Now William did enlist with the Australian Forces on 27 February 1940 at Geelong, Victoria – as William Symington, Service Number VX8452 - and gave false details. He declared that he was born on 9 September 1940 at Claremont, Queensland. He was, thus, 39 years 8 months. He was a soldier and a widower! He did state that he had served with the infantry at Gallipoli and in France. A mobilization attestation form, he gave a birthdate of 9 September 1899 at Darjeeling, India, but he was still a widower. He named an aunt as next-of-kin – Miss J. (Julia) E. K. Symington, Golders Green, London, England. This was Julia Emily Ker Symington, a younger sister of William’s mother. She died in April 1940 in Middlesex. Julia had travelled to Melbourne, Australia, in 1932. William also named Miss Nan Symington, Angel Down Cottage, Wantage, Berkshire, England, perhaps his mother’s youngest sister, Annie. In 1991 Mr Ian Halliday Brown, of Georgetown, South Australia, wrote seeking the full service details of his uncle, William Symington, VX8452. Ian was a son of William’s youngest brother, Henry Alexander Brown. He knew specific details of his uncle’s life – that he was born on 9 September 1894 at Darjeeling, India; that he was a sergeant; that he served in North Africa; that he died on 3 January 1941 in Libya. But he did not know his nominated next-of-kin. His reason for seeking the information – “I want to learn more of my unce. This uncle, whom we call “Buster”, was unknown to me but my father often talked of him. He had a distinguished military career in the 1st World War with the New Zealand Forces – fought at Gallipoli and other places, won both the Military Medal and Military Cross (after promotion). I also wish to advise that the serviceman died on 3–1–41 at Libya (died of wounds).” At the time of war, Ian’s father was William’s only relative in Australia. “My father told me that Uncle Buster changed both his name and age in order to join the Australianforces to go to war. Your records will show him as William Symington but actually he was William Symington Brown. (Symington was both his and my father’s mother’s maiden name.) . . . . my father told me that he put his age back 10 years. . . . . there were brothers inNew Zealand and sisters in England. . . . .” William had been medically examined on 5 October 1939 at Melbourne.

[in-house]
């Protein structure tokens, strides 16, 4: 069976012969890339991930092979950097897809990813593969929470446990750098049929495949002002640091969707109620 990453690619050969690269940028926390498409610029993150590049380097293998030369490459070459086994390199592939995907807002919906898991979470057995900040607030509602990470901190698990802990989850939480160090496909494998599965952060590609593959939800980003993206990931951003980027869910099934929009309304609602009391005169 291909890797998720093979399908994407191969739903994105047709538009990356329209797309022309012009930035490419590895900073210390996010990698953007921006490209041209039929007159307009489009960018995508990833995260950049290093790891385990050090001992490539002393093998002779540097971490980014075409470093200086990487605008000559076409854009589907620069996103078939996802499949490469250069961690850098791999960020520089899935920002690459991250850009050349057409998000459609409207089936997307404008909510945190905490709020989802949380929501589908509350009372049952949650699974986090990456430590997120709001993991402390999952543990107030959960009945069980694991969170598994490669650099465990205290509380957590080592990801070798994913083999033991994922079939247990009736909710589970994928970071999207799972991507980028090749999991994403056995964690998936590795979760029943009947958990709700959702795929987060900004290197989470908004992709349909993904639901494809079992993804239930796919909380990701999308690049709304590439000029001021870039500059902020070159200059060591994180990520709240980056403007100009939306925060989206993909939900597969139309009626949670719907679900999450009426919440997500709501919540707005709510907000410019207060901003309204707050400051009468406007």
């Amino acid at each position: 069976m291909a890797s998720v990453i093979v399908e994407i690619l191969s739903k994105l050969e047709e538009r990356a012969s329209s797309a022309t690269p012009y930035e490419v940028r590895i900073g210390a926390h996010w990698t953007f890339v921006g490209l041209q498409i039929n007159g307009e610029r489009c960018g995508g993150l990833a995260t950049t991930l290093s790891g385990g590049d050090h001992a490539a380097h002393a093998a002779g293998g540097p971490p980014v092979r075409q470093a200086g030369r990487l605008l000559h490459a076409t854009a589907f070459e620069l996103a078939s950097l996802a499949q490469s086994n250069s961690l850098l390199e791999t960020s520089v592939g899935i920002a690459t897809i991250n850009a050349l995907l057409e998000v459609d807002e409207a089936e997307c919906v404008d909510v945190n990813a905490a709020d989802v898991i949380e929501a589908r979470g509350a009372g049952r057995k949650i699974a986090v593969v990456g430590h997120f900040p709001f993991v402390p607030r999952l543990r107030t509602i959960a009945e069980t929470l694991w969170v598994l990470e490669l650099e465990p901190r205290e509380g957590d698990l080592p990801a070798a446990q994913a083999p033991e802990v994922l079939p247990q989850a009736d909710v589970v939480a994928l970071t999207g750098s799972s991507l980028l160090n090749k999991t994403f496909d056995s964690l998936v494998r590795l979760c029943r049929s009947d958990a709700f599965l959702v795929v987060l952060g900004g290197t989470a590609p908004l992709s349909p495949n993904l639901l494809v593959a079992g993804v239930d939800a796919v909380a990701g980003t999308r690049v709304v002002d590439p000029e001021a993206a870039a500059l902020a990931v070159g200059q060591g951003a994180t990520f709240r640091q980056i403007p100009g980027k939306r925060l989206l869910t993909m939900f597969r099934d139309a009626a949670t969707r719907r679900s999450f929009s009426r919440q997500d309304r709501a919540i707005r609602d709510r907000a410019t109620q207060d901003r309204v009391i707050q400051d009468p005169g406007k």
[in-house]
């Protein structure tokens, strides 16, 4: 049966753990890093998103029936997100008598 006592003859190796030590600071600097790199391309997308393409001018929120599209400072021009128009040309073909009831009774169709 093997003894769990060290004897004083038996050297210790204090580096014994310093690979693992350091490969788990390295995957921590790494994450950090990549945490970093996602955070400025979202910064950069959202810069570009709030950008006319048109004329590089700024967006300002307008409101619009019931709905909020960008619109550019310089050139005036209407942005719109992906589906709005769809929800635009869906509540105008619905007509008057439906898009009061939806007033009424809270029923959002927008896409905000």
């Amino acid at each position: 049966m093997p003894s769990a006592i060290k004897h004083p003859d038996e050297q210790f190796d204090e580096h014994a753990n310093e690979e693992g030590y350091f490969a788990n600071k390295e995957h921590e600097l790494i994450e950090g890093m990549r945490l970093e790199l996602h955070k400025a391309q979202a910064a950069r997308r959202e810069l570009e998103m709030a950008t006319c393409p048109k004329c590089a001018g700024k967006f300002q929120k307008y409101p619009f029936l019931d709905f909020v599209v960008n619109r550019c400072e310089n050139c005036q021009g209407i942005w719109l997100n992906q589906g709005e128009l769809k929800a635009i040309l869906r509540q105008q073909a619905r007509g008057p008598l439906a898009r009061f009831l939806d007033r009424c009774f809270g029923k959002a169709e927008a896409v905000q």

William Symington Brown, alias William Symington, served with the 2/5 Infantry Battalion and died of wounds received in the Battle of Tobruk on 3 January 1941 at Bardia, Libya. He was buried at Hafaya Sollum War Cemetery, Egypt (near to border with Libya). He was awarded the 1939/45 Star, the Africa Star, the War Medal and the Australia Service Medal. In addition he was twice Mentioned in Despatches. His name is recorded on the War Memorial at Canberra.
Two brothers of William also served with the New Zealand Forces – George Howard Brown and James Hudson Brown. His mother, Jane Halliday Brown, died on 26 September 1938 at Dulwich Hill, New South Wales, and was buried in the Prsbyterian Cemetery, Rockwood. “By deceased’s request, no flowers at funeral, but will friends take them to the sick instead.”. She was survived by her six children – G. Howard, of New Zealand, Isabel H. Garson, of England, William S. of Victoria, James H. of New Zealand, Annie R. of Peru, and Henry Alexander, of Sydney. She had gone from England to Australia in 1922, perhaps to her youngest son. James had spent time with his mother at Summer Hill, New South Wales, in the early 1930s.
Auckland War Memorial Museum Cenotaph Database [30 June 2022]; 1891 & 1911 England census returns (ancestry.com.au) [30 June 2022]; Evening Post, 5 May 1917, 12 October 1918, 3 December 1918, 23 January 1931, 10 March 1941, Press, 16 October 1918, Timaru Herald, 17 January 1918, Otago Daily Times, 23 April 1919, NZ Times, 25 June 1919, 10 February 1925, Dominion, 27 February 1918, 4 May 1918 (Papers Past) [30 June 2022; 02 July 2022]; Sydney Morning Herald, 27 September 1938, The Age, Melbourne, 26 February 1942 (Trove) [03 July 2022]; NZ Electoral Rolls (ancestry.com.au) [30 June 2022; 01 July 2022]; Ausralia Electoral Rolls (ancestry.com.au) [03 July 2022]; CWGC [03 July 2022]; Extracts from Australian Forces World War Two file (National Archives of Australia ref. NAA: B883, VX8452) [04 July 2022]
No documents available.
Researched and Written by
Teresa Scott, South Canterbury Genealogy Society
Currently Assigned to